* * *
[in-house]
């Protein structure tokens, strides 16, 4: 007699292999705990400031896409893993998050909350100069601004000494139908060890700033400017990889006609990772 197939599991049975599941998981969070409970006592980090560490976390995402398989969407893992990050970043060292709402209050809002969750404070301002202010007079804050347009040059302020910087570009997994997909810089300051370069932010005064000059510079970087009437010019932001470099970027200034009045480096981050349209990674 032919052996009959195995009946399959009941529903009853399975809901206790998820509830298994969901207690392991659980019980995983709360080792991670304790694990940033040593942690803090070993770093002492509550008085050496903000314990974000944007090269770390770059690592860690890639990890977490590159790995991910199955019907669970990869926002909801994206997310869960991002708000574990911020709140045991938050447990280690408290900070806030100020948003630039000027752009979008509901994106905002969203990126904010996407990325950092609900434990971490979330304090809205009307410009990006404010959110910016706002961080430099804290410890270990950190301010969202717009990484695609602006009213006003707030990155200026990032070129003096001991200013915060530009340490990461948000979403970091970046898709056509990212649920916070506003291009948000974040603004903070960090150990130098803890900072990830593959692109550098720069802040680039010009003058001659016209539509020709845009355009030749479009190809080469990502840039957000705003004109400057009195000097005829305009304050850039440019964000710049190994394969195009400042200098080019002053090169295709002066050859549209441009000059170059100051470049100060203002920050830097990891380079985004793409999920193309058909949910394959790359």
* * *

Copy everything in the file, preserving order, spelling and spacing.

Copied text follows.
[in-house]
């Protein structure tokens, strides 16, 4: 007699292999705990400031896409893993998050909350100069601004000494139908060890700033400017990889006609990772 197939599991049975599941998981969070409970006592980090560490976390995402398989969407893992990050970043060292709402209050809002969750404070301002202010007079804050347009040059302020910087570009997994997909810089300051370069932010005064000059510079970087009437010019932001470099970027200034009045480096981050349209990674 032919052996009959195995009946399959009941529903009853399975809901206790998820509830298994969901207690392991659980019980995983709360080792991670304790694990940033040593942690803090070993770093002492509550008085050496903000314990974000944007090269770390770059690592860690890639990890977490590159790995991910199955019907669970990869926002909801994206997310869960991002708000574990911020709140045991938050447990280690408290900070806030100020948003630039000027752009979008509901994106905002969203990126904010996407990325950092609900434990971490979330304090809205009307410009990006404010959110910016706002961080430099804290410890270990950190301010969202717009990484695609602006009213006003707030990155200026990032070129003096001991200013915060530009340490990461948000979403970091970046898709056509990212649920916070506003291009948000974040603004903070960090150990130098803890900072990830593959692109550098720069802040680039010009003058001659016209539509020709845009355009030749479009190809080469990502840039957000705003004109400057009195000097005829305009304050850039440019964000710049190994394969195009400042200098080019002053090169295709002066050859549209441009000059170059100051470049100060203002920050830097990891380079985004793409999920193309058909949910394959790359």